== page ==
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In recent decades China’s economic success has greatly reduced the number of people living in extreme poverty and hunger. Nonetheless, these problems remain – notably 30 million people, mostly from minority ethnic groups, live in extreme poverty across 14 mountainous areas.

Despite the country’s huge size, China’s 240 million small farmers have an average landholding of only 0.6 ha – China has 9% of the world’s arable land, but 22% of its population. Rapid economic growth has created problems for many farmers with pollution of air, water and soil, and loss of biodiversity.

Growing public concerns about food safety and the environment are creating more demand for healthy and diverse foods. Local seed systems can help meet this demand – and cope with the impacts of climate change, which include rising temperatures, droughts, and incidence of pests. China has strong recent examples of rural development policies and participatory community-based approaches to draw on.

The people we work with

Women, elderly people and children comprise most of China’s rural poor, as many of the working-age men have migrated to cities for employment.

Women comprise 60% of the agricultural labor force, but the gender income disparity in rural areas is widening. Especially in remote mountainous areas, women farmers have limited access to the resources, markets and technical services they need to cope with the impacts of climate change. Use of pesticides is having a negative impact on people’s health and environment.

The project will benefit around 10,000 smallholder farmers – of whom 75% will be women and 15% youth – in mountainous and climate change-affected areas, with high rates of poverty but also rich biocultural knowledge.

What we do

The project will work on maize, rice, soy bean, millet, potato, and vegetables in 30 pilot communities in southwestern, southeastern and northern China. Using the Farmer Field School approach, we will build the capacity of smallholders – especially women – to improve their food security and livelihoods.

The project’s gender-sensitive design will support women’s empowerment at community level. We will build on our existing model of engaging youth in building organic seed enterprises.

Working with existing women-led seed groups and associations, we will link the formal and farmers’ seeds systems including by piloting farmer seed enterprises in different kinds of crop and agro-ecosystem.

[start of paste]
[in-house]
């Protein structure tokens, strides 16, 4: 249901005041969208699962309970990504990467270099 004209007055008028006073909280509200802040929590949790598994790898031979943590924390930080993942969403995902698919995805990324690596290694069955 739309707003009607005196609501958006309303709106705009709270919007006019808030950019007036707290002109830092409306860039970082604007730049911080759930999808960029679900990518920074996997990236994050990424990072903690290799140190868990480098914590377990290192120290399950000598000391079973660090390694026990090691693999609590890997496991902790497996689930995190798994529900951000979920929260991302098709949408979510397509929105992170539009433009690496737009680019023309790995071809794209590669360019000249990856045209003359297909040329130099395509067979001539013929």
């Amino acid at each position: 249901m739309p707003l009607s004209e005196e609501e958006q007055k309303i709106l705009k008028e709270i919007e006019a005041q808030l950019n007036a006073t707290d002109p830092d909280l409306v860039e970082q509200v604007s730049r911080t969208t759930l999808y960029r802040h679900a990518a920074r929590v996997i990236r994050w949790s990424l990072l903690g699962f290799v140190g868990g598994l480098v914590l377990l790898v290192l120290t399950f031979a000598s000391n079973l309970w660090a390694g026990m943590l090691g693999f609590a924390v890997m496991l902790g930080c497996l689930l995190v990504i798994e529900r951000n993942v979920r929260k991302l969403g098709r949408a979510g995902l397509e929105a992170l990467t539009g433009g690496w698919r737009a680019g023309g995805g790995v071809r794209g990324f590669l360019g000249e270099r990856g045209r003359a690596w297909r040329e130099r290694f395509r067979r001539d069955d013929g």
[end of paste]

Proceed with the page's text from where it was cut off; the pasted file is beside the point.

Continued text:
We will strengthen the capacities of smallholder farmers and indigenous people to influence policies on Farmers’ Rights and plant genetic resources, and work towards the effective implementation of the existing law protecting farmers’ seed rights.

About our partners CCAP and FSN

Centre for Chinese Agricultural Policy (CCAP) has over 20 years’ experience in participatory plant breeding, agro-ecological food production and policy development, and established the Farmers’ Seeds Network – an action research network at grassroots level and an influential policy network with scientists and researchers. For example, CCAP-CAS and the Farmers’ Seeds Network influenced the recent revision of the seed law in favor of small farmers’ rights to save, exchange and sell seed.

Farmers’ Seed Network (FSN) was founded in 2013, established on the basis of Participatory Action Research works of the CCAP-CAS, the Chinese Academy of Agricultural Sciences and the Maize Research Institute of the Guangxi Academy of Agricultural Sciences in the Southwest China. FSN has worked in over 40 rural communities in 10 provinces across the country to preserve protected commons of the farmers and plant breeders, support community-based seed conservation and sustainable utilization, and facilitate productive collaborations between farmers and plant scientists for strengthening farmers’ seed systems, improving farmers’ livelihoods, enhancing farmers’ dignity, and promoting national seed security.

Any questions?

Please contact one of our specialists.

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